It is an normal Amsterdam evening. The city is alive with people rushing around from one place to another. I am standing at a zebra crossing surrounded by a small group of unsuspecting pedestrians, all of us waiting to cross the busy road in front of us. Time pass, cars honk their horns, trams rattle along their tracks and cyclists cycle by. We wait. Eventually the green light gives us the signal that it is safe to cross. I take a breath and as we all step forward I do something that no one around me is expecting. I start talking to myself… very loudly.
“Attempting to cross any street or road in Holland provides a unique set of challenges for the average expat!”
My sudden and loud outburst catches everyone off guard. It’s not the kind of thing most people expect to suddenly happen when crossing the road. At first (after the initial jump) their reaction is to simply stare at me, confused and nervous, trying to make sense of what is going on.
“Not only do you have to avoid cars but you have to look out for bikes and trams as well!”
Having then decided that my behaviour is clearly not ‘quite normal’ the surrounding crowd slowly starts to edge away. I continue to narrate our journey across the road like a story teller who’s had a nervous breakdown.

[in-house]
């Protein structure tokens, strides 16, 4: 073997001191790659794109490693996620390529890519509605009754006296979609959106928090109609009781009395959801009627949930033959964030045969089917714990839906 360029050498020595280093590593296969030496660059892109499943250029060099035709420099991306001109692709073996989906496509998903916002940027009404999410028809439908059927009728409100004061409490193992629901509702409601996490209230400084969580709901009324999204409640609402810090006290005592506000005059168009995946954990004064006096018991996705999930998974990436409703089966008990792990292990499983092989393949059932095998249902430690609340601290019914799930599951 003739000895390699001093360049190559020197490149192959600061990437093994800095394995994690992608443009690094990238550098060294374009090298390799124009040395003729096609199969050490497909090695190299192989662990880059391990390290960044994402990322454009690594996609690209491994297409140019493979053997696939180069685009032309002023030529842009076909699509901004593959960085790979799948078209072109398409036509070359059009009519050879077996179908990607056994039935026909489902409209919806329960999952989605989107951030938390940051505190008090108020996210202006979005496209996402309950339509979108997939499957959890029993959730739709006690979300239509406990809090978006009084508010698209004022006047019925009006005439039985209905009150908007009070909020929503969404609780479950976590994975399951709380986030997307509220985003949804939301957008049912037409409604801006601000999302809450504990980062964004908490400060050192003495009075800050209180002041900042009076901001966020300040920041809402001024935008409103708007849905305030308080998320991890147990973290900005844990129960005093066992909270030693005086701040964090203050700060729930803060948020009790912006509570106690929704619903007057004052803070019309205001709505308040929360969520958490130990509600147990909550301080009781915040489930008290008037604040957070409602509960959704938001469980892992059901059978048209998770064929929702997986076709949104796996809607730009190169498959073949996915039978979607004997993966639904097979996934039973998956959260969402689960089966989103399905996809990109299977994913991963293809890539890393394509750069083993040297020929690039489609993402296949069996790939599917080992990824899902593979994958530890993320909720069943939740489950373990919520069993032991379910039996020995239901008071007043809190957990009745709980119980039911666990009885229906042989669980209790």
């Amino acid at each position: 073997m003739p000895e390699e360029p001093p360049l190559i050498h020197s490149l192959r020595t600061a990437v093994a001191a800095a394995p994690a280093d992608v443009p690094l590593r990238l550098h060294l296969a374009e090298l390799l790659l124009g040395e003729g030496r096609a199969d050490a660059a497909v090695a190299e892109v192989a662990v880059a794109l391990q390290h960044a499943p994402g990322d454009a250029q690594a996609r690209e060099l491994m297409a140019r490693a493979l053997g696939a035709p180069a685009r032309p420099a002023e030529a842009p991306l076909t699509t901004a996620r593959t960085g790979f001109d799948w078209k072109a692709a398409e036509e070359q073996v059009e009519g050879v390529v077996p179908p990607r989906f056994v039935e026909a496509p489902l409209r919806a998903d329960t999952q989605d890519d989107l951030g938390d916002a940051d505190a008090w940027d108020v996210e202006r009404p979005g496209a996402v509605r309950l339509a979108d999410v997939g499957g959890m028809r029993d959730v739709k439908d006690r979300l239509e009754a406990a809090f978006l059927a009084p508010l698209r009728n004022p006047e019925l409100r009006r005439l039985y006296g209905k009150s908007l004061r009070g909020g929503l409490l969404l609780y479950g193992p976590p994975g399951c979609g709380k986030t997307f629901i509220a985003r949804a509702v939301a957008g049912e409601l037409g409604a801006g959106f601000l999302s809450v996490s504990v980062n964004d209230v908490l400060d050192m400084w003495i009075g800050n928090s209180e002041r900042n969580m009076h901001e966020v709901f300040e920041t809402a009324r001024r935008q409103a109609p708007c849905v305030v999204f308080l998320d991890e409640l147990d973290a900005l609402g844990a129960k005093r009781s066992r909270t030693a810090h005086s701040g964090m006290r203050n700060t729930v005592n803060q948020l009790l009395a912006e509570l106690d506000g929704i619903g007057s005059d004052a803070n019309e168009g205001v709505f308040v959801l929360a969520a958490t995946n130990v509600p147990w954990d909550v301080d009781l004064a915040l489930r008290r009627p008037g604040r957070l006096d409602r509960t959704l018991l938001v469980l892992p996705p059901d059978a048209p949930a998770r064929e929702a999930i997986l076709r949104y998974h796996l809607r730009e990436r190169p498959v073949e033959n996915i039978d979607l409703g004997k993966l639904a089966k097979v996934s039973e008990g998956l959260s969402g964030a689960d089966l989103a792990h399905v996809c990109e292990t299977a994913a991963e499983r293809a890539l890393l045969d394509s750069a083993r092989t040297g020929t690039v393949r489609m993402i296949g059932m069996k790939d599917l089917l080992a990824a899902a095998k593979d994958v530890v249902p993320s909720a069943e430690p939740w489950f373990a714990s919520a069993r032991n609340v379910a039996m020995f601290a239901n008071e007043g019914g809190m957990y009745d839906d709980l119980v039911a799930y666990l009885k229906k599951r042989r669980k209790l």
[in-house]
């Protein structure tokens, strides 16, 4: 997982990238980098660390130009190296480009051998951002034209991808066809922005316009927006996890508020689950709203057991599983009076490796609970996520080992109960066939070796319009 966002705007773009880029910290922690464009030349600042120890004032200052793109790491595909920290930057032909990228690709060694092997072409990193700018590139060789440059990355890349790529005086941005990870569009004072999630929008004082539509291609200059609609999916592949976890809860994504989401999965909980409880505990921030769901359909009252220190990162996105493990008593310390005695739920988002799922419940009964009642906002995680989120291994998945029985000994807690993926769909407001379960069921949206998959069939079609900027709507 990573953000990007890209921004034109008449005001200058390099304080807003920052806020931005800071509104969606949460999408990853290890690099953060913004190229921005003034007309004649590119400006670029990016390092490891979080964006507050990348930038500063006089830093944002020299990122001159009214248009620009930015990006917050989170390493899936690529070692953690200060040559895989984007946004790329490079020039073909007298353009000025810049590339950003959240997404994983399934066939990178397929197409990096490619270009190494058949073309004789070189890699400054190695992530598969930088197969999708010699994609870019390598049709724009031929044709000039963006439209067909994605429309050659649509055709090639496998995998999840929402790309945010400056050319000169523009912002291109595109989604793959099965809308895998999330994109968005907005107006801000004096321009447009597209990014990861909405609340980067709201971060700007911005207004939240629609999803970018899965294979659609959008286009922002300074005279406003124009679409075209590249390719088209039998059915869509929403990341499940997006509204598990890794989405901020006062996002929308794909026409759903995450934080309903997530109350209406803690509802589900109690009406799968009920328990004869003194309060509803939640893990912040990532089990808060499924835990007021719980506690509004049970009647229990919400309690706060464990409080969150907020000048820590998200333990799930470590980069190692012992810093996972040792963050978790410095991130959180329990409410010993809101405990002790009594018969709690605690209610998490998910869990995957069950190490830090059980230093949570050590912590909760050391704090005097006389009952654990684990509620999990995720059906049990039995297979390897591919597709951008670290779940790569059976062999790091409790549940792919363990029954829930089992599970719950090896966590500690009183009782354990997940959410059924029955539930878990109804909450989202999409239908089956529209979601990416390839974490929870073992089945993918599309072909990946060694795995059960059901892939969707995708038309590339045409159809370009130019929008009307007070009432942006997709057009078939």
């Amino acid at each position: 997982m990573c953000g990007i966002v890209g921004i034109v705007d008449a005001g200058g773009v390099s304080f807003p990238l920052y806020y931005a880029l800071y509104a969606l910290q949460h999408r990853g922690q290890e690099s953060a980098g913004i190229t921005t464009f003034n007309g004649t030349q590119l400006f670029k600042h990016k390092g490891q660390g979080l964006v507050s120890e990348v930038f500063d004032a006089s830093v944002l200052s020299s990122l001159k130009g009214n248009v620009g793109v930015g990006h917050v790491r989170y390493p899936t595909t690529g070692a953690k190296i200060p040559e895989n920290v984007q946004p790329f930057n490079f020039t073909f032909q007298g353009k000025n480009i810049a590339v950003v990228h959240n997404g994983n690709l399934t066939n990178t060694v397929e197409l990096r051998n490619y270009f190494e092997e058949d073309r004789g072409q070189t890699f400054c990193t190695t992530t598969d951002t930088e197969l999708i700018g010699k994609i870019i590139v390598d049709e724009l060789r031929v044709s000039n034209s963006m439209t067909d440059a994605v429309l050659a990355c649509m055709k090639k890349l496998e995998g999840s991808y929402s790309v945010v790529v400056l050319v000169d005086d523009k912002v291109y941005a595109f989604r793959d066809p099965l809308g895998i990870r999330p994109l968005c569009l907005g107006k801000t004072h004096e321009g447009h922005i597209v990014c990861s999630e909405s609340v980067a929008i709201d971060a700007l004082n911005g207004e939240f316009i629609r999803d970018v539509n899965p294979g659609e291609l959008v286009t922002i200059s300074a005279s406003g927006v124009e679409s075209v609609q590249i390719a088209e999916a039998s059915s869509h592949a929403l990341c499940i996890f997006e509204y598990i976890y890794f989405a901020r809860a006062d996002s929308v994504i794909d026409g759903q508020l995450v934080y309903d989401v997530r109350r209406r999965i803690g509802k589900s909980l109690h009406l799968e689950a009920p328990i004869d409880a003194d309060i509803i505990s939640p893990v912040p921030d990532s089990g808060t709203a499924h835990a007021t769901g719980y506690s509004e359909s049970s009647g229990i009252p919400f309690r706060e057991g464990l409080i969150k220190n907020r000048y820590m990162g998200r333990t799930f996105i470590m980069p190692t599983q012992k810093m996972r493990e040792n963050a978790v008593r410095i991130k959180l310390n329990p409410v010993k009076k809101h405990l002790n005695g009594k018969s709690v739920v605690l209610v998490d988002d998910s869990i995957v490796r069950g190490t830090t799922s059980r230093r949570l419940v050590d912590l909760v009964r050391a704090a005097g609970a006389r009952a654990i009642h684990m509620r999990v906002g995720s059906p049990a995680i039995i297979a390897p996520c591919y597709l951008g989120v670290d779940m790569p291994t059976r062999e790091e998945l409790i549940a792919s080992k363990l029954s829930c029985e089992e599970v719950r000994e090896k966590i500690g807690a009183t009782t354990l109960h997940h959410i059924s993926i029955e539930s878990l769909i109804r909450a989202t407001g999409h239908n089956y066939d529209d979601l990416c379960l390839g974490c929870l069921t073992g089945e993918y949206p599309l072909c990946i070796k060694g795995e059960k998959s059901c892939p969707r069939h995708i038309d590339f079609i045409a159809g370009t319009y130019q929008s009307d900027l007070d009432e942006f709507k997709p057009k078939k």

“And if you do successfully make it to the other side alive you have to be careful you don’t over shoot the target and walk directly into the nearby canal. It makes the whole thing like one giant game of Frogger!”
By the end of my strange monolog everyone is avoiding eye contact with me. Perhaps they fear that doing so will result in me following them around for the rest of the day while providing a running commentary on whatever they are doing.
None of them have noticed the small, two person camera crew with the tiny camera set up on the other side of the street or the small microphone I am wearing. They all think I am mad. I don’t blame them.
“That was great,” the producer tells me when I finally reach the other side and my fellow pedestrians have dispersed as quickly as they can in a bid to get away from me. “We just need you to do it a few more times. Then we can move onto the next scene.”
To be continued…